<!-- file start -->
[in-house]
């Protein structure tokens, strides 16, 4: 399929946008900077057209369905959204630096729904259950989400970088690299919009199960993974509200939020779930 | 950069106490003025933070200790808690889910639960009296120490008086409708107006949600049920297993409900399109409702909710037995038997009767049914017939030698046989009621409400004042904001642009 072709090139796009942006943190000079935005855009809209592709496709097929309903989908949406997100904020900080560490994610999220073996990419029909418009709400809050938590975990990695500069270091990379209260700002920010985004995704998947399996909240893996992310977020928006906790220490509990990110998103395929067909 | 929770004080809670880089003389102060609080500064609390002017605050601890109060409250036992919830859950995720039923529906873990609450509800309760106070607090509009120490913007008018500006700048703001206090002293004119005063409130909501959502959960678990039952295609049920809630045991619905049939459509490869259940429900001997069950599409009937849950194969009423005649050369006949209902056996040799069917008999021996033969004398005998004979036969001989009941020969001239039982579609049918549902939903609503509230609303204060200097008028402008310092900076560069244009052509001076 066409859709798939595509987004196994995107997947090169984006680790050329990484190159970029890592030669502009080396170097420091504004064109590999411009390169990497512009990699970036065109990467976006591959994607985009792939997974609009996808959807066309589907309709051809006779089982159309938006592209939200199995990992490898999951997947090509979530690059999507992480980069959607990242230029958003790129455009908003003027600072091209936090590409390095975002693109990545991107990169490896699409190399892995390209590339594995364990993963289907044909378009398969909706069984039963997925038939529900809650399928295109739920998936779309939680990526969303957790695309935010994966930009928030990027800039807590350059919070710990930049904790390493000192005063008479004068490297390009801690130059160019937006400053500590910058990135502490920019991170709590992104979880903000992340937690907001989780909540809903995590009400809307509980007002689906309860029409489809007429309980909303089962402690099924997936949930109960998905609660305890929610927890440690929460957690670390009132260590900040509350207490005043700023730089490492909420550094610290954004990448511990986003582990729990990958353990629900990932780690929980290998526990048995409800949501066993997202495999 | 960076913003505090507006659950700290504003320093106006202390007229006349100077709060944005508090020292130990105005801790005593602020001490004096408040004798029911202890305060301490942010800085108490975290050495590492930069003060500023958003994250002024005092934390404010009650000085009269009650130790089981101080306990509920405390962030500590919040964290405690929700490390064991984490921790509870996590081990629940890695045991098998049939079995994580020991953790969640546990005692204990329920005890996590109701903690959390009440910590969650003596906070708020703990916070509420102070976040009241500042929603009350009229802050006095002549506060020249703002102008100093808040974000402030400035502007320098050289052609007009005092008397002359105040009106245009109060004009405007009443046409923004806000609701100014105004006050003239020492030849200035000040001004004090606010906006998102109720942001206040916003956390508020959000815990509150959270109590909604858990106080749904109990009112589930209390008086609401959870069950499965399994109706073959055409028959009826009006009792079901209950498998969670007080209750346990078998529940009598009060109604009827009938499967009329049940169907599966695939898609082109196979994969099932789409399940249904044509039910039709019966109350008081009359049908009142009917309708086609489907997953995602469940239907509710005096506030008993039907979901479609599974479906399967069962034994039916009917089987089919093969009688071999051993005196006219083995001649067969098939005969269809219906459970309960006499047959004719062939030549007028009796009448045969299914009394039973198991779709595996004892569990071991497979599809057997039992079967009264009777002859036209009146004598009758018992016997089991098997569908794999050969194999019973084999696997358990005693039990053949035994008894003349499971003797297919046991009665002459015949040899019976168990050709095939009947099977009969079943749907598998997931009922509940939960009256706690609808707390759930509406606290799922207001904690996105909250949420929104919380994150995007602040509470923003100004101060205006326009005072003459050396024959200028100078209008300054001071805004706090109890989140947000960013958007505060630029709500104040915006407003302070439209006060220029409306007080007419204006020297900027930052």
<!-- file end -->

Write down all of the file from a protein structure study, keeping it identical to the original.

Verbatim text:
[in-house]
């Protein structure tokens, strides 16, 4: 399929946008900077057209369905959204630096729904259950989400970088690299919009199960993974509200939020779930 | 950069106490003025933070200790808690889910639960009296120490008086409708107006949600049920297993409900399109409702909710037995038997009767049914017939030698046989009621409400004042904001642009 072709090139796009942006943190000079935005855009809209592709496709097929309903989908949406997100904020900080560490994610999220073996990419029909418009709400809050938590975990990695500069270091990379209260700002920010985004995704998947399996909240893996992310977020928006906790220490509990990110998103395929067909 | 929770004080809670880089003389102060609080500064609390002017605050601890109060409250036992919830859950995720039923529906873990609450509800309760106070607090509009120490913007008018500006700048703001206090002293004119005063409130909501959502959960678990039952295609049920809630045991619905049939459509490869259940429900001997069950599409009937849950194969009423005649050369006949209902056996040799069917008999021996033969004398005998004979036969001989009941020969001239039982579609049918549902939903609503509230609303204060200097008028402008310092900076560069244009052509001076 066409859709798939595509987004196994995107997947090169984006680790050329990484190159970029890592030669502009080396170097420091504004064109590999411009390169990497512009990699970036065109990467976006591959994607985009792939997974609009996808959807066309589907309709051809006779089982159309938006592209939200199995990992490898999951997947090509979530690059999507992480980069959607990242230029958003790129455009908003003027600072091209936090590409390095975002693109990545991107990169490896699409190399892995390209590339594995364990993963289907044909378009398969909706069984039963997925038939529900809650399928295109739920998936779309939680990526969303957790695309935010994966930009928030990027800039807590350059919070710990930049904790390493000192005063008479004068490297390009801690130059160019937006400053500590910058990135502490920019991170709590992104979880903000992340937690907001989780909540809903995590009400809307509980007002689906309860029409489809007429309980909303089962402690099924997936949930109960998905609660305890929610927890440690929460957690670390009132260590900040509350207490005043700023730089490492909420550094610290954004990448511990986003582990729990990958353990629900990932780690929980290998526990048995409800949501066993997202495999 | 960076913003505090507006659950700290504003320093106006202390007229006349100077709060944005508090020292130990105005801790005593602020001490004096408040004798029911202890305060301490942010800085108490975290050495590492930069003060500023958003994250002024005092934390404010009650000085009269009650130790089981101080306990509920405390962030500590919040964290405690929700490390064991984490921790509870996590081990629940890695045991098998049939079995994580020991953790969640546990005692204990329920005890996590109701903690959390009440910590969650003596906070708020703990916070509420102070976040009241500042929603009350009229802050006095002549506060020249703002102008100093808040974000402030400035502007320098050289052609007009005092008397002359105040009106245009109060004009405007009443046409923004806000609701100014105004006050003239020492030849200035000040001004004090606010906006998102109720942001206040916003956390508020959000815990509150959270109590909604858990106080749904109990009112589930209390008086609401959870069950499965399994109706073959055409028959009826009006009792079901209950498998969670007080209750346990078998529940009598009060109604009827009938499967009329049940169907599966695939898609082109196979994969099932789409399940249904044509039910039709019966109350008081009359049908009142009917309708086609489907997953995602469940239907509710005096506030008993039907979901479609599974479906399967069962034994039916009917089987089919093969009688071999051993005196006219083995001649067969098939005969269809219906459970309960006499047959004719062939030549007028009796009448045969299914009394039973198991779709595996004892569990071991497979599809057997039992079967009264009777002859036209009146004598009758018992016997089991098997569908794999050969194999019973084999696997358990005693039990053949035994008894003349499971003797297919046991009665002459015949040899019976168990050709095939009947099977009969079943749907598998997931009922509940939960009256706690609808707390759930509406606290799922207001904690996105909250949420929104919380994150995007602040509470923003100004101060205006326009005072003459050396024959200028100078209008300054001071805004706090109890989140947000960013958007505060630029709500104040915006407003302070439209006060220029409306007080007419204006020297900027930052």